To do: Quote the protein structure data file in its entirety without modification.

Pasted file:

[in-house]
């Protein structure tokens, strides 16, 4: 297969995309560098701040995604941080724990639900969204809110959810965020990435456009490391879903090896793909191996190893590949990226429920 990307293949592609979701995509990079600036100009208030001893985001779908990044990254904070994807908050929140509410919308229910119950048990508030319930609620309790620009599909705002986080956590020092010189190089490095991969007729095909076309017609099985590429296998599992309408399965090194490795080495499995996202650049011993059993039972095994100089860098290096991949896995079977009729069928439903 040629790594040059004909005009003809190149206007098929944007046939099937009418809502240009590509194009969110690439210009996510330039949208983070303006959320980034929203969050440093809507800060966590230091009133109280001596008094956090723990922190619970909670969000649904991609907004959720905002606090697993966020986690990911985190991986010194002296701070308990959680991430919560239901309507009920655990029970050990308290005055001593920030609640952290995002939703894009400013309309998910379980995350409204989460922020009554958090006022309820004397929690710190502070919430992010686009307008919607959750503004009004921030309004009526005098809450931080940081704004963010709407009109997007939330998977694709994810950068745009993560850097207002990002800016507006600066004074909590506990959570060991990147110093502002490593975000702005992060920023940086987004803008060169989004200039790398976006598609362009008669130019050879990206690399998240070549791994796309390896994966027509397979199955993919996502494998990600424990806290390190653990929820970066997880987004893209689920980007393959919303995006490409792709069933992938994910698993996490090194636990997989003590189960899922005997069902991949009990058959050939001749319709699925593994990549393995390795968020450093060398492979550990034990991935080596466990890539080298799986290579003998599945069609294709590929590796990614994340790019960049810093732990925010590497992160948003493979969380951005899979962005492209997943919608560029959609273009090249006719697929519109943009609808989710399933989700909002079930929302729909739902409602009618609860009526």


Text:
[in-house]
């Protein structure tokens, strides 16, 4: 297969995309560098701040995604941080724990639900969204809110959810965020990435456009490391879903090896793909191996190893590949990226429920 990307293949592609979701995509990079600036100009208030001893985001779908990044990254904070994807908050929140509410919308229910119950048990508030319930609620309790620009599909705002986080956590020092010189190089490095991969007729095909076309017609099985590429296998599992309408399965090194490795080495499995996202650049011993059993039972095994100089860098290096991949896995079977009729069928439903 040629790594040059004909005009003809190149206007098929944007046939099937009418809502240009590509194009969110690439210009996510330039949208983070303006959320980034929203969050440093809507800060966590230091009133109280001596008094956090723990922190619970909670969000649904991609907004959720905002606090697993966020986690990911985190991986010194002296701070308990959680991430919560239901309507009920655990029970050990308290005055001593920030609640952290995002939703894009400013309309998910379980995350409204989460922020009554958090006022309820004397929690710190502070919430992010686009307008919607959750503004009004921030309004009526005098809450931080940081704004963010709407009109997007939330998977694709994810950068745009993560850097207002990002800016507006600066004074909590506990959570060991990147110093502002490593975000702005992060920023940086987004803008060169989004200039790398976006598609362009008669130019050879990206690399998240070549791994796309390896994966027509397979199955993919996502494998990600424990806290390190653990929820970066997880987004893209689920980007393959919303995006490409792709069933992938994910698993996490090194636990997989003590189960899922005997069902991949009990058959050939001749319709699925593994990549393995390795968020450093060398492979550990034990991935080596466990890539080298799986290579003998599945069609294709590929590796990614994340790019960049810093732990925010590497992160948003493979969380951005899979962005492209997943919608560029959609273009090249006719697929519109943009609808989710399933989700909002079930929302729909739902409602009618609860009526």